Ray's Review: You Were Never Really Here

You Were Never Really Here

Rating: C

Joaquin Phoenix is back on the big screen in his latest film from Amazon Studios, You Were Never Really Here. In the film, Phoenix plays Joe, a man who despite suffering from some major PTSD from his upbringing and the traumatic events he suffered while in the military, works a guy who hunts down missing girls and brings them home. The premise sounds simple enough and the trailer gears the audience up for what looks like it will be an action film along the same lines as Taken. Does it live up to it's teased hype? Let's break it down and see. 

Joe is a strange guy with a strange job. He is saddled with taking care of his ailing mother all the while being this badass tracker by night to pay the bills. We know he comes from an abusive childhood where his father basically used to torture his family with a ball peen hammer. Now as an adult he hunts down those who hurt children with his weapon of choice...you guessed it a ball peen hammer. It is clear Joe is not messing around. The problem? Joe is nuts. While he is doing the right thing helping find these missing girls, he is just barely holding his own sanity together and each case seems to push him closer to the ledge. We see many instances of him sitting in a closet with a bag over his head almost wishing for death to take him. It is probably the one thing that makes him so good at his job and that is that if you aren't afraid to die, then what really is there to be afraid of when you are hunting criminals? 

The film is based on the book by Jonathan Ames and personally, I feel like maybe you would have taken away a lot more of this story from the book. There are a lot of times in the film where it would be nice to be inside Joe's head just to know what this unexpressive man is thinking. The film almost shoots itself in the foot by relying on Phoenix's emotional performance too much, especially when half of the film is just him brooding. We never get too deep into anything he is thinking. It makes it sometimes hard to connect with his character and to cheer him on. With films like Taken, you can relate to a father hunting down the men that kidnapped his daughter. We understand the emotion and desperation he is feeling. With Joe though it tends to be more of a grey area that the audience just has to guess at much of the time.  He takes care of his mom, but it seems that the stress from doing that his whole life is almost too much. He fights for these young girls safety, but is he doing it because he genuinely cares or is it just a way to channel the emotions and feelings he gets from his abusive father? We don't really know. Not to say Phoenix doesn't give a great performance in this film, but I just we could have made use of his talents a little more with the story.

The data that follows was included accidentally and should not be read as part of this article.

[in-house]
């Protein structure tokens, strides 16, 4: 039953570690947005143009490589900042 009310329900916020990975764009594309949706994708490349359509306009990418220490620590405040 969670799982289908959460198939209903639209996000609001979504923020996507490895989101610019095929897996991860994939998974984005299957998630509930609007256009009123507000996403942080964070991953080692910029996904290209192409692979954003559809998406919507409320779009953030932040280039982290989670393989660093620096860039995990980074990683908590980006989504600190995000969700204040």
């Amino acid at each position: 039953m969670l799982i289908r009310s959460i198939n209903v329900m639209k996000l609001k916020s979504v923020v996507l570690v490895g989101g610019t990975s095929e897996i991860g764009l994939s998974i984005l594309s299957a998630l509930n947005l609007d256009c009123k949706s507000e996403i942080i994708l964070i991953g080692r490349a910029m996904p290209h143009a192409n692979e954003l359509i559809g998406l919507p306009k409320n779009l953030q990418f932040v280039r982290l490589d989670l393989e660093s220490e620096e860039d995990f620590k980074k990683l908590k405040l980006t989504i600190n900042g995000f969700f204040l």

The story itself it vaguely predictable. I felt the film spent too much time on the little things that seemed less important in the grand scheme of the movie. Do we really need to watch Joe clean up the floor after his mom spills a bunch of water? Do we need to see him just staring off into the distance so much? The hard part of the movie is waiting for the action to happen and when it finally does it is fairly short-lived. The climax of the film takes place in about the span of 5 minutes. How can you have a bad ass trailer and poster and then only gives us 5 minutes of ass kicking? There were two minutes of ass-kicking in the trailer alone.  It just feels like the audience may have been cheated out of what we expected to see. 

Overall, this is just an okay film. I scored it with a C. It is not Phoenix's greatest work, but it watchable. Despite the fact that I felt there were times when Joe really wasn't all there even though I showed up to watch. Maybe wait for this one to hit your streaming service of choice.

You can check out You Were Never Really Here on April 20th at Houston-Area Edwards theater. 

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